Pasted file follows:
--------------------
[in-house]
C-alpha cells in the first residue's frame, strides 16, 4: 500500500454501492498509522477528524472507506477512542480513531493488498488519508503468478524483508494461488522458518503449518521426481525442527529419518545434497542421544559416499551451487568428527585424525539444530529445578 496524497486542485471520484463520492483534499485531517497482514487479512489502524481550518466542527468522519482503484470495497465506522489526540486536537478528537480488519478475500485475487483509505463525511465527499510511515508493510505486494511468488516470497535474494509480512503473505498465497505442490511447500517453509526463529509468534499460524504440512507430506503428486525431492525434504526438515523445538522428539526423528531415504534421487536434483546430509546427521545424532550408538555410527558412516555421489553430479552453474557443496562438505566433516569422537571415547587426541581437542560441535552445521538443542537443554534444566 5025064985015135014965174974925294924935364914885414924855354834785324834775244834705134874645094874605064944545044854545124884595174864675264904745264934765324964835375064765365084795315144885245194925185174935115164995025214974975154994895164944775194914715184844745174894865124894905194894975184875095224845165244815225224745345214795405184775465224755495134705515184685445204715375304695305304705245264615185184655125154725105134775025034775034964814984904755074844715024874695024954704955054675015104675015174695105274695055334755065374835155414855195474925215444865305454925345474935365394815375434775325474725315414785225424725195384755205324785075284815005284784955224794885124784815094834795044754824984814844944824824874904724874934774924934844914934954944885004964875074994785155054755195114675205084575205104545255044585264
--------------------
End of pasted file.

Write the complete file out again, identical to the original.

[in-house]
C-alpha cells in the first residue's frame, strides 16, 4: 500500500454501492498509522477528524472507506477512542480513531493488498488519508503468478524483508494461488522458518503449518521426481525442527529419518545434497542421544559416499551451487568428527585424525539444530529445578 496524497486542485471520484463520492483534499485531517497482514487479512489502524481550518466542527468522519482503484470495497465506522489526540486536537478528537480488519478475500485475487483509505463525511465527499510511515508493510505486494511468488516470497535474494509480512503473505498465497505442490511447500517453509526463529509468534499460524504440512507430506503428486525431492525434504526438515523445538522428539526423528531415504534421487536434483546430509546427521545424532550408538555410527558412516555421489553430479552453474557443496562438505566433516569422537571415547587426541581437542560441535552445521538443542537443554534444566 5025064985015135014965174974925294924935364914885414924855354834785324834775244834705134874645094874605064944545044854545124884595174864675264904745264934765324964835375064765365084795315144885245194925185174935115164995025214974975154994895164944775194914715184844745174894865124894905194894975184875095224845165244815225224745345214795405184775465224755495134705515184685445204715375304695305304705245264615185184655125154725105134775025034775034964814984904755074844715024874695024954704955054675015104675015174695105274695055334755065374835155414855195474925215444865305454925345474935365394815375434775325474725315414785225424725195384755205324785075284815005284784955224794885124784815094834795044754824984814844944824824874904724874934774924934844914934954944885004964875074994785155054755195114675205084575205104545255044585264